involving the sale of a substantial parcel of Nathan shares held by Fay Richwhite and Co at a cash consideration of $9. subject to s125(4)—not less than 10 and no more than 30 working days from the date of the meeting. Name of person who is to receive and count the votes where postal votes are permitted —First Schedule clause 7(2). hence a notice would be misleading if a person reading the notice in this manner was not able to discern the important points. Nature of the business to be transacted—First Schedule clause 2(2)(a). o Additional information was not supplied within 14 clear days of the meeting. but left out . Persons who invest in companies today are no longer always expected to be business people versed in commercial affairs. Text of any special resolution. Directors are entitled to receive notices of meetings but have no right to attend and speak at the meetings unless the constitution provides. and literally complied (set out the general nature of business to be considered). If persons determined to be entitled to receive notice have sold their shares between the date of determination and the date of the meeting. Malayan Breweries Ltd v Lion Corporation (1988) Facts: Lion and Nathan proposed to merge. the company is entitled to treat the person on the register as the person entitled to vote—s89(2)(b). hence the contents of the notice must be fair to those persons. b) Give notice to those “entitled to attend”. If board fixes date for determination.20 per share.20 per share to Lion. c) To whom must notice of meetings be given Every shareholder entitled to attend must be sent a written notice not less than 10 working days before—clause 2(1) of First Schedule. d) Contents of notice Time and place—First Schedule clause 2(1). Necessary detail: Re Marra Developments (1976) Under today’s conditions. Held: Notice of the meeting was delivered to shareholders within prescribed time (14 days before meeting). Arguments: Malayan Breweries argued that: o Notice of the meeting and information in the notice was misleading. Date also cannot be chosen to prejudice a particular shareholder or group. However. If date is not fixed. it is those shareholders on the register at the close of the day preceding the day on which the notice is given—s125(3)(b). Shareholders requested supplementary information about the sale of the shares to Fay Richwhite. Auditors—can receive notice and speak on relevant matters (s207(1)). other shareholders in Nathan were to receive a share swap that had a value of far less than $9. Shareholders whose name is entered on the share register are entitled to attend and receive notice. it is the persons on the share register on that date (s125(3)). people tend to read things in a quick cursory manner. o Notice must state the business of the meeting in sufficient detail for a shareholder to form a reasoned judgment about it. o Information was provided too late to allow shareholders to make an informed decision even though there was literal compliance.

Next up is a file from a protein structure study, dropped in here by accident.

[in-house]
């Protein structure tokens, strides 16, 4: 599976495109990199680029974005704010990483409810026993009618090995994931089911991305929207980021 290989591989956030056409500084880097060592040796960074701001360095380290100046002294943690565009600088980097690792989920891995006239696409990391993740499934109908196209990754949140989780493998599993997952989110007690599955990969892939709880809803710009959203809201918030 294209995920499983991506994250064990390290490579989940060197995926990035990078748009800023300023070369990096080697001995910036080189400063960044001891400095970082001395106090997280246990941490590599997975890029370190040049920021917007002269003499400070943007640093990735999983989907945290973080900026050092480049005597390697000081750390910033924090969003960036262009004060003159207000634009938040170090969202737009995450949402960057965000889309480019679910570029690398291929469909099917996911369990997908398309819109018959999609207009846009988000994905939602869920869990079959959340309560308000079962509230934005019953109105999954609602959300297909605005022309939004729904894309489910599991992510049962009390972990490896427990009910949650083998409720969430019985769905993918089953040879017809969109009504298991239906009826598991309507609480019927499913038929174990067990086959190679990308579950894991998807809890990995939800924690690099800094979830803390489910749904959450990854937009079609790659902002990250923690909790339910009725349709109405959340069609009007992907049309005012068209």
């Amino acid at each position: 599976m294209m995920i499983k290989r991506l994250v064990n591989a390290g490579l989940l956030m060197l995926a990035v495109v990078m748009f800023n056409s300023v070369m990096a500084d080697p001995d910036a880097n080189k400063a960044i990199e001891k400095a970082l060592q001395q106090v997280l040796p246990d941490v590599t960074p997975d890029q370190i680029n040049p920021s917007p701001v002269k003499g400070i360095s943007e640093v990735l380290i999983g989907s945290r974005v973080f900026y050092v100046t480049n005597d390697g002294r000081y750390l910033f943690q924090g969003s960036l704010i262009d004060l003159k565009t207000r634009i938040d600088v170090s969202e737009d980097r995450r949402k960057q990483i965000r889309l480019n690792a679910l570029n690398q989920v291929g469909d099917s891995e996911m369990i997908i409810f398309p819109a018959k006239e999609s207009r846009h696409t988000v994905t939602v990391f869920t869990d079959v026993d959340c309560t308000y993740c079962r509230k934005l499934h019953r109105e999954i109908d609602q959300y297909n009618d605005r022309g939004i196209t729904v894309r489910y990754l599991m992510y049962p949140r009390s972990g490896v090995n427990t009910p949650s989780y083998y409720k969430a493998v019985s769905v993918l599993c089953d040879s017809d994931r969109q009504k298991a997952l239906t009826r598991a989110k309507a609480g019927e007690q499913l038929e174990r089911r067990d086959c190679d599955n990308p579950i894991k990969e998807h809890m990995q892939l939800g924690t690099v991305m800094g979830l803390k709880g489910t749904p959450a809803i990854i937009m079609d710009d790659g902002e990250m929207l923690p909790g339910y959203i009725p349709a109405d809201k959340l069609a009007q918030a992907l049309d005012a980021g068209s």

and audio visual commercials allowed—clause 3. total cost to Lion of the merger. Postal voting(clause 7(1)) . accidental omission to give notice or a shareholder’s failure to receive notice will not invalidate the meeting unless otherwise provided by the constitution (clause 2(3A)). and the fact that Lion’s managing director had an involvement with a “put option” over the Fay Richwhite shares. Voting in a meeting: clause 5 Vote taken by voice or show of hands o One vote per shareholder regardless of the number of shares owned by the shareholder. Directors Interests It is the duty of a director to disclose his interest to a general meeting —Tiessen v Henderson Where directors do not comply with this duty. o Clause 4(3)—where a quorum is not present after the first 30min of a meeting. Vote taken by poll o Votes equal the number of shares owned. o Clause 4(2)—company under its constitution may set its own quorum requirements. it did not accord with equitable requirements of full and fair disclosure. a meeting called at the request of shareholders pursuant to s121(b) is dissolved. if not clause 4(2) applied. defect on dividend. o This includes both proxy and postal votes. o Shareholders who are not entitled to vote cannot constitute part of a quorum even if they are physically present at the meeting. a notice of a meeting is misleading and directors may be restrained from either holding the meeting or acting on the resolutions passed. and was not provided with the notice which in itself proffered inadequate explanation. e. o Quorum is calculated on basis of voting power instead of number of shareholders present — at least 50% of voting power must be present to constitute a quorum. Although prima facie the notice complied with statutory and common law requirements. and at the adjourned meeting. Hence. terms of agreement to purchase. o Subject to clause 2(3) that any irregularity in the notice may be waived if all shareholders entitled to attend and vote do so without raising the irregularity. e) Non-compliance with notice requirements: Renders the meeting and any resolutions invalid. o Other forms of meetings are adjourned. and any resolutions passed while the meeting is inquorate will not be binding. why the merger at such cost to Lion was desirable. Shareholders are entitled to adequate time to consider all the material and decide whether to attend the meeting in person or by proxy and reflect on how they should vote. Court found that the explanatory material was sent too late when it arrived less than 7 clear days before the meeting. Matters not specified in the notice cannot be dealt with by the meeting —Efstathis v The Greek Orthodox Community of St George Method of holding meetings: First Schedule Clause 3 Meeting of shareholders held by required quorum of shareholders at the place and time stated in the notice. and shareholders did not receive adequate notice of the general nature of the business to be discussed at the meeting. S212—shareholders may waive their right to receive notice of meetings in writing. the shareholders and proxies present will constitute a quorum if the required quorum is not present after 30min. o Clause 4(1)—meeting cannot validly proceed without a quorum. Company is not obliged to provide any notice while the waiver is in force. Further explanatory material was not given before the 14 day limit. information required for an informed decision to be made on the proposal.g. and the waiver notice may be withdrawn at any time by written notice. asset backing and proprietary ratios of the large cash payout to Fay Richwhite. However.